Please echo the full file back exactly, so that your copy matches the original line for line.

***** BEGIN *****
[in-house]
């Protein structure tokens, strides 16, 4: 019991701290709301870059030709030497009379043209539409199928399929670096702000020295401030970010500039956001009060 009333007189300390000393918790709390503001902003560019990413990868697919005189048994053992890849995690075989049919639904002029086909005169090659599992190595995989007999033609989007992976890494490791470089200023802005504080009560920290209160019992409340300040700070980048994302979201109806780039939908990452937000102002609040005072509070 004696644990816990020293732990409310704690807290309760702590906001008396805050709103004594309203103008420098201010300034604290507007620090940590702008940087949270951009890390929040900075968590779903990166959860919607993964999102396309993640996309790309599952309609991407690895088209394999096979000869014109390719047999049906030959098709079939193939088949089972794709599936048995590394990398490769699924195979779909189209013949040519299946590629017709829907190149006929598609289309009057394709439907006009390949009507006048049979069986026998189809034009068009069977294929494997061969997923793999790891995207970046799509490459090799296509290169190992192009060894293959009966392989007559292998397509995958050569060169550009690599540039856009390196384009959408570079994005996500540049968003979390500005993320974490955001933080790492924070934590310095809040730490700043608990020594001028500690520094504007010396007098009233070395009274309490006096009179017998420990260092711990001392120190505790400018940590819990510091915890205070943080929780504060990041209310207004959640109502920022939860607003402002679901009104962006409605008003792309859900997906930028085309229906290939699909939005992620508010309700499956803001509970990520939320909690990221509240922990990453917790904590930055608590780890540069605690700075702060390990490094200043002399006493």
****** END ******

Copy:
[in-house]
């Protein structure tokens, strides 16, 4: 019991701290709301870059030709030497009379043209539409199928399929670096702000020295401030970010500039956001009060 009333007189300390000393918790709390503001902003560019990413990868697919005189048994053992890849995690075989049919639904002029086909005169090659599992190595995989007999033609989007992976890494490791470089200023802005504080009560920290209160019992409340300040700070980048994302979201109806780039939908990452937000102002609040005072509070 004696644990816990020293732990409310704690807290309760702590906001008396805050709103004594309203103008420098201010300034604290507007620090940590702008940087949270951009890390929040900075968590779903990166959860919607993964999102396309993640996309790309599952309609991407690895088209394999096979000869014109390719047999049906030959098709079939193939088949089972794709599936048995590394990398490769699924195979779909189209013949040519299946590629017709829907190149006929598609289309009057394709439907006009390949009507006048049979069986026998189809034009068009069977294929494997061969997923793999790891995207970046799509490459090799296509290169190992192009060894293959009966392989007559292998397509995958050569060169550009690599540039856009390196384009959408570079994005996500540049968003979390500005993320974490955001933080790492924070934590310095809040730490700043608990020594001028500690520094504007010396007098009233070395009274309490006096009179017998420990260092711990001392120190505790400018940590819990510091915890205070943080929780504060990041209310207004959640109502920022939860607003402002679901009104962006409605008003792309859900997906930028085309229906290939699909939005992620508010309700499956803001509970990520939320909690990221509240922990990453917790904590930055608590780890540069605690700075702060390990490094200043002399006493």